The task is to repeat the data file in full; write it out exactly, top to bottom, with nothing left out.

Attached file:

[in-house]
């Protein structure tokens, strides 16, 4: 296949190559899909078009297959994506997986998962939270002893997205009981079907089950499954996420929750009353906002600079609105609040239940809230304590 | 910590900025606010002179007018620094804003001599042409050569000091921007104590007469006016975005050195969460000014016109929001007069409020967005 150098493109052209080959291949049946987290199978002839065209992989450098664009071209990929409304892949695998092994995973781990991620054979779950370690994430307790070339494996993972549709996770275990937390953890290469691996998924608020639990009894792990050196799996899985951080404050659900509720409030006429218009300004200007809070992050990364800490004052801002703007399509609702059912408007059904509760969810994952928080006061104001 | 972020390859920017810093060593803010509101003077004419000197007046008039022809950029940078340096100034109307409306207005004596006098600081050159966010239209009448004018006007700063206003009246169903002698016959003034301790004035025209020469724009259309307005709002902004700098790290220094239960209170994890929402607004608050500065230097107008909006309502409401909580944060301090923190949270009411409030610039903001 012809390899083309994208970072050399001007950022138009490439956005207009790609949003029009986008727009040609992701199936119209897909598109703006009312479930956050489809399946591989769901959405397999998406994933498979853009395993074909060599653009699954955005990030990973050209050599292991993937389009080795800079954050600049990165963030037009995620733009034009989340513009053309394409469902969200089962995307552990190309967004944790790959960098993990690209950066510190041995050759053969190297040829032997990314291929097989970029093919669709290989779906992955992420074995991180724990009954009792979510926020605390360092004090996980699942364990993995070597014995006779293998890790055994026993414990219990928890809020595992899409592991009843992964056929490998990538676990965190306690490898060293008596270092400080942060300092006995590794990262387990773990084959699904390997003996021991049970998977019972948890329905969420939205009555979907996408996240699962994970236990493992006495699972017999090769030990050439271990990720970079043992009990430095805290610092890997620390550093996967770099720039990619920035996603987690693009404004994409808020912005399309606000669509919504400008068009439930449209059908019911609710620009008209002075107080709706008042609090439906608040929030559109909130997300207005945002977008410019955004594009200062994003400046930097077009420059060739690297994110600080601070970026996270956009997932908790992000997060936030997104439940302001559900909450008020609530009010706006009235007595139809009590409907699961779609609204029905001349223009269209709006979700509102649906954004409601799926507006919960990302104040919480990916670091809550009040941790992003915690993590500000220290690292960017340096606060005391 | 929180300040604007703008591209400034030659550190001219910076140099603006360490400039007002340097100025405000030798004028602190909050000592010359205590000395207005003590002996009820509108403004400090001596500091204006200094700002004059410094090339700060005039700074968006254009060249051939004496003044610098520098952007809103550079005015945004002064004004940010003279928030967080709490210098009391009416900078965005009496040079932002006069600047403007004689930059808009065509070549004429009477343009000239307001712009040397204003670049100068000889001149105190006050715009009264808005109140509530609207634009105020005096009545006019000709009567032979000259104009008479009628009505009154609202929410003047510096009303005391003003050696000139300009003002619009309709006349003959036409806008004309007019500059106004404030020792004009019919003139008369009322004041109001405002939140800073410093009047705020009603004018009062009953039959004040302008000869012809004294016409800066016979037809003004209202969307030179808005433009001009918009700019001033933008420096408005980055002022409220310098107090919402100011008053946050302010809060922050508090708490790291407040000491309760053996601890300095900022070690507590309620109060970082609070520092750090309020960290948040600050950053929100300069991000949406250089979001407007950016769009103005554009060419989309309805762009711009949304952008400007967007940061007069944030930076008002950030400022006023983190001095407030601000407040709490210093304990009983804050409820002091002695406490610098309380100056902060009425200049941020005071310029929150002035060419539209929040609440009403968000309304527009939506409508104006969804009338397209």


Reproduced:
[in-house]
């Protein structure tokens, strides 16, 4: 296949190559899909078009297959994506997986998962939270002893997205009981079907089950499954996420929750009353906002600079609105609040239940809230304590 | 910590900025606010002179007018620094804003001599042409050569000091921007104590007469006016975005050195969460000014016109929001007069409020967005 150098493109052209080959291949049946987290199978002839065209992989450098664009071209990929409304892949695998092994995973781990991620054979779950370690994430307790070339494996993972549709996770275990937390953890290469691996998924608020639990009894792990050196799996899985951080404050659900509720409030006429218009300004200007809070992050990364800490004052801002703007399509609702059912408007059904509760969810994952928080006061104001 | 972020390859920017810093060593803010509101003077004419000197007046008039022809950029940078340096100034109307409306207005004596006098600081050159966010239209009448004018006007700063206003009246169903002698016959003034301790004035025209020469724009259309307005709002902004700098790290220094239960209170994890929402607004608050500065230097107008909006309502409401909580944060301090923190949270009411409030610039903001 012809390899083309994208970072050399001007950022138009490439956005207009790609949003029009986008727009040609992701199936119209897909598109703006009312479930956050489809399946591989769901959405397999998406994933498979853009395993074909060599653009699954955005990030990973050209050599292991993937389009080795800079954050600049990165963030037009995620733009034009989340513009053309394409469902969200089962995307552990190309967004944790790959960098993990690209950066510190041995050759053969190297040829032997990314291929097989970029093919669709290989779906992955992420074995991180724990009954009792979510926020605390360092004090996980699942364990993995070597014995006779293998890790055994026993414990219990928890809020595992899409592991009843992964056929490998990538676990965190306690490898060293008596270092400080942060300092006995590794990262387990773990084959699904390997003996021991049970998977019972948890329905969420939205009555979907996408996240699962994970236990493992006495699972017999090769030990050439271990990720970079043992009990430095805290610092890997620390550093996967770099720039990619920035996603987690693009404004994409808020912005399309606000669509919504400008068009439930449209059908019911609710620009008209002075107080709706008042609090439906608040929030559109909130997300207005945002977008410019955004594009200062994003400046930097077009420059060739690297994110600080601070970026996270956009997932908790992000997060936030997104439940302001559900909450008020609530009010706006009235007595139809009590409907699961779609609204029905001349223009269209709006979700509102649906954004409601799926507006919960990302104040919480990916670091809550009040941790992003915690993590500000220290690292960017340096606060005391 | 929180300040604007703008591209400034030659550190001219910076140099603006360490400039007002340097100025405000030798004028602190909050000592010359205590000395207005003590002996009820509108403004400090001596500091204006200094700002004059410094090339700060005039700074968006254009060249051939004496003044610098520098952007809103550079005015945004002064004004940010003279928030967080709490210098009391009416900078965005009496040079932002006069600047403007004689930059808009065509070549004429009477343009000239307001712009040397204003670049100068000889001149105190006050715009009264808005109140509530609207634009105020005096009545006019000709009567032979000259104009008479009628009505009154609202929410003047510096009303005391003003050696000139300009003002619009309709006349003959036409806008004309007019500059106004404030020792004009019919003139008369009322004041109001405002939140800073410093009047705020009603004018009062009953039959004040302008000869012809004294016409800066016979037809003004209202969307030179808005433009001009918009700019001033933008420096408005980055002022409220310098107090919402100011008053946050302010809060922050508090708490790291407040000491309760053996601890300095900022070690507590309620109060970082609070520092750090309020960290948040600050950053929100300069991000949406250089979001407007950016769009103005554009060419989309309805762009711009949304952008400007967007940061007069944030930076008002950030400022006023983190001095407030601000407040709490210093304990009983804050409820002091002695406490610098309380100056902060009425200049941020005071310029929150002035060419539209929040609440009403968000309304527009939506409508104006969804009338397209």